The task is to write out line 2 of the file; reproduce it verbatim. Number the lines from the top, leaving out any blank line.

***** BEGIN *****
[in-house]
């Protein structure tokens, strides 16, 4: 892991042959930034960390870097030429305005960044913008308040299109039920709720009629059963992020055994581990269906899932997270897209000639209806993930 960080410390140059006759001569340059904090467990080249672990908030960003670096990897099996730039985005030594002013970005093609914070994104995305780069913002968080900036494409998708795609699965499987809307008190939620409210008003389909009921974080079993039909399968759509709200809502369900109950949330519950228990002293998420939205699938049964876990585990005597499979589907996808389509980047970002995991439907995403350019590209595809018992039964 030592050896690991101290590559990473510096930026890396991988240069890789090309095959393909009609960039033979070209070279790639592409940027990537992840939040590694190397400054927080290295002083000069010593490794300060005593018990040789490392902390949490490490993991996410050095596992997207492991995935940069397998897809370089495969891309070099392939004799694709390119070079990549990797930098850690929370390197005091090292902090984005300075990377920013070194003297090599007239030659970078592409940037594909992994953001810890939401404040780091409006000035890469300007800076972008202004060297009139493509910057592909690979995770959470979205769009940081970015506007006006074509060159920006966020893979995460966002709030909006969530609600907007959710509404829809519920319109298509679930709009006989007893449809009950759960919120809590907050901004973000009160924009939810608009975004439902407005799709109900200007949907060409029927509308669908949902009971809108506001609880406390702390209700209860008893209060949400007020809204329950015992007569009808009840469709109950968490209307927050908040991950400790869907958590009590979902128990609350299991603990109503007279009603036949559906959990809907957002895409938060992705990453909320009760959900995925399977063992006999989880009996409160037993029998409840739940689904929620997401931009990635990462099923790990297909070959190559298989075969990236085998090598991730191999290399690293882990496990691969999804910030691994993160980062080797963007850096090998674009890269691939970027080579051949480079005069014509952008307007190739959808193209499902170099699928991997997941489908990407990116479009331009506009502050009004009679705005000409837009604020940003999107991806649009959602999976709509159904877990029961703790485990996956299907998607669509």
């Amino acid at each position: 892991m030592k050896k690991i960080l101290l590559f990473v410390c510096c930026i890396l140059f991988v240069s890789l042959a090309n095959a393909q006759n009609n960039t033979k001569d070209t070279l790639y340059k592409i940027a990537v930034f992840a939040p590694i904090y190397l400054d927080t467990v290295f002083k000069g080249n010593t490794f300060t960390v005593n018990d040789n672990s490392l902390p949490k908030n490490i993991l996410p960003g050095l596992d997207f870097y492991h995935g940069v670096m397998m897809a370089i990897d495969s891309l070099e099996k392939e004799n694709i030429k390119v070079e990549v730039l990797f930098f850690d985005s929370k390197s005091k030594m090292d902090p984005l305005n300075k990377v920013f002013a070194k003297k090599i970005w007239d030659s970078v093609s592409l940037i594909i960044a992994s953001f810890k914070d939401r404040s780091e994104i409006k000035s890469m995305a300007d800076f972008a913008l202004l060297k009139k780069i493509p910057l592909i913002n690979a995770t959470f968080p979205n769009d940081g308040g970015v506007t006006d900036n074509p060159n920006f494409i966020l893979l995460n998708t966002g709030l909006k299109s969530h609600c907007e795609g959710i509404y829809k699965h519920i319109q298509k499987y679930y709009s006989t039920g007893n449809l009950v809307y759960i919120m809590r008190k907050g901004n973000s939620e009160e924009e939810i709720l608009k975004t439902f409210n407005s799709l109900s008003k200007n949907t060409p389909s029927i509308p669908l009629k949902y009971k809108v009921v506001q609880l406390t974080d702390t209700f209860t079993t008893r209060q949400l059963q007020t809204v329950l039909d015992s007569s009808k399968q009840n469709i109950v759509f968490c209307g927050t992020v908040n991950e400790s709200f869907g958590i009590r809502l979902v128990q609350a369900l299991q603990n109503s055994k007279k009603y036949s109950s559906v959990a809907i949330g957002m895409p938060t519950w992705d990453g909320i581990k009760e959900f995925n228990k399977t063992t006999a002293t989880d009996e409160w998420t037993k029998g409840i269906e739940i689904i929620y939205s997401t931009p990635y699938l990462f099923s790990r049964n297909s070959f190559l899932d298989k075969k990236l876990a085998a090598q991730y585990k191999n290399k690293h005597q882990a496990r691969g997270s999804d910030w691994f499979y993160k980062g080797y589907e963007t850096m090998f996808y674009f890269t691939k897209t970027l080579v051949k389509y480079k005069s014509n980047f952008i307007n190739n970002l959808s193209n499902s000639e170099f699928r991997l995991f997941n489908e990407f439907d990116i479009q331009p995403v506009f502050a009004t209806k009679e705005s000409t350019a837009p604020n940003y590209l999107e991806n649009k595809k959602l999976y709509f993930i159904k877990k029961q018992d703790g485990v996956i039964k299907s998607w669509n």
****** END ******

């Protein structure tokens, strides 16, 4: 892991042959930034960390870097030429305005960044913008308040299109039920709720009629059963992020055994581990269906899932997270897209000639209806993930 960080410390140059006759001569340059904090467990080249672990908030960003670096990897099996730039985005030594002013970005093609914070994104995305780069913002968080900036494409998708795609699965499987809307008190939620409210008003389909009921974080079993039909399968759509709200809502369900109950949330519950228990002293998420939205699938049964876990585990005597499979589907996808389509980047970002995991439907995403350019590209595809018992039964 030592050896690991101290590559990473510096930026890396991988240069890789090309095959393909009609960039033979070209070279790639592409940027990537992840939040590694190397400054927080290295002083000069010593490794300060005593018990040789490392902390949490490490993991996410050095596992997207492991995935940069397998897809370089495969891309070099392939004799694709390119070079990549990797930098850690929370390197005091090292902090984005300075990377920013070194003297090599007239030659970078592409940037594909992994953001810890939401404040780091409006000035890469300007800076972008202004060297009139493509910057592909690979995770959470979205769009940081970015506007006006074509060159920006966020893979995460966002709030909006969530609600907007959710509404829809519920319109298509679930709009006989007893449809009950759960919120809590907050901004973000009160924009939810608009975004439902407005799709109900200007949907060409029927509308669908949902009971809108506001609880406390702390209700209860008893209060949400007020809204329950015992007569009808009840469709109950968490209307927050908040991950400790869907958590009590979902128990609350299991603990109503007279009603036949559906959990809907957002895409938060992705990453909320009760959900995925399977063992006999989880009996409160037993029998409840739940689904929620997401931009990635990462099923790990297909070959190559298989075969990236085998090598991730191999290399690293882990496990691969999804910030691994993160980062080797963007850096090998674009890269691939970027080579051949480079005069014509952008307007190739959808193209499902170099699928991997997941489908990407990116479009331009506009502050009004009679705005000409837009604020940003999107991806649009959602999976709509159904877990029961703790485990996956299907998607669509």